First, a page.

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CH4 þ ? O2 þ N2 ! ?CO2 þ ?H2 O þ ?N2 ;
(2.10)
21
where air consisting of 21% O2 and 79% N2 is assumed.1 The coefﬁcients associated
with each species in the above equation are unknown. By balancing the atomic 18 2 Thermodynamics of Combustion abundance on both the reactant and product sides, one can ﬁnd the coefﬁcient
for each species. For instance, let’s determine the coefﬁcient for CO2: on the reactant
side, we have 1 mol of C atoms; hence the product side should also have 1 mol of
C atoms. The coefﬁcient of CO2 is therefore unity. Using this procedure we can
determine all the coefﬁcients. These coefﬁcients are called the reaction stoichiometric
coefﬁcients. For stoichiometric methane combustion with air, the balanced reaction
equation reads:
CH4 þ 2ðO2 þ 3:76N2 Þ ! 1CO2 þ 2H2 O þ 7:52N2 : (2.11) Note that on the reactant side there are 2·(1 + 3.76) or 9.52 mol of air and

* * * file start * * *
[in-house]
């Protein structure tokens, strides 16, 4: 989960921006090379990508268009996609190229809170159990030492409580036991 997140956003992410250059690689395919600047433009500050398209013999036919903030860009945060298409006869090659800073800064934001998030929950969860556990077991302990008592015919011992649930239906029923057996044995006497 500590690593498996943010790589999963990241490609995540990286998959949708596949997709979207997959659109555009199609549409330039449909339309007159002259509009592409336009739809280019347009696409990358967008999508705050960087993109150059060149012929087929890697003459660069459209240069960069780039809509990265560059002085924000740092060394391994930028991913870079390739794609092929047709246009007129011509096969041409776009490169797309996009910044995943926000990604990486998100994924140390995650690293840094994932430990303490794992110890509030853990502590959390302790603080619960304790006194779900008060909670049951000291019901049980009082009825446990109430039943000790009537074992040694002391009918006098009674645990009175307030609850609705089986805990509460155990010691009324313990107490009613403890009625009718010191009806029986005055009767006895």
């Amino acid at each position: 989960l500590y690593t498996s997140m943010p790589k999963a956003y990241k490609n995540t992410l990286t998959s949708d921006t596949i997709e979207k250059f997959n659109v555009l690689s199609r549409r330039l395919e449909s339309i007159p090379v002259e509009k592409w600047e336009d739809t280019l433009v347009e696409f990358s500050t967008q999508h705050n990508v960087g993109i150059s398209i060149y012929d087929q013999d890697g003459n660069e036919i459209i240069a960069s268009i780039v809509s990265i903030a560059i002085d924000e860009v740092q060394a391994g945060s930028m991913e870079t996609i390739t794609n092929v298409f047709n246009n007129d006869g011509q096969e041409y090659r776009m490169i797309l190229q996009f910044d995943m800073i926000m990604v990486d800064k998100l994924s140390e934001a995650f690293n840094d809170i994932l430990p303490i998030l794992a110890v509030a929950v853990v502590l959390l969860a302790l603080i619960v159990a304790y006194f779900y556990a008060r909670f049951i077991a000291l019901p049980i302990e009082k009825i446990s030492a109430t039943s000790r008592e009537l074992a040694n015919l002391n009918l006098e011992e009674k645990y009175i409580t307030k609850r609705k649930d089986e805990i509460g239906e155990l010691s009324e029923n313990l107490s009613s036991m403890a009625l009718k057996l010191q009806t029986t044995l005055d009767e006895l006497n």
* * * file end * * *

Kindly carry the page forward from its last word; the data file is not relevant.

its molecular mass is 28.96 kg/kmol. In this text, the reactions are balanced using
1 mol of fuel. This is done here to simplify the calculations of the heat of reaction
and ﬂame temperature later in the chapter. Combustion stoichiometry for a general
hydrocarbon fuel, Ca Hb Og , with air can be expressed as
bg
b
bg
Ca Hb Og þ a þ À ðO2 þ 3:76N2 Þ!aCO2 þ H2 O þ 3:76 a þ À N2 : (2.12)
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2
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The amount of air required for combusting a stoichiometric mixture is called
stoichiometric or theoretical air. The above formula is for a singlecomponent fuel
and cannot be applied to a fuel consisting of multiple components. There are two
typical approaches for systems with multiple fuels. Examples are given here for a
fuel mixture containing 95% methane and 5% hydrogen. The ﬁrst method develops
the stoichiometry of combustion using the general principle of atomic balance,
making sure that the total number of each type of atom (C, H, N, O) is the same in
the products and the reactants.
0:95CH4 þ 0:05H2 þ 1:925ðO2 þ 3:76N2 Þ !
0:95CO2 þ 1:95H2 O þ 7:238N2 :
The...
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This document was uploaded on 01/20/2014.
 Winter '14
 Physics, Energy, Heat

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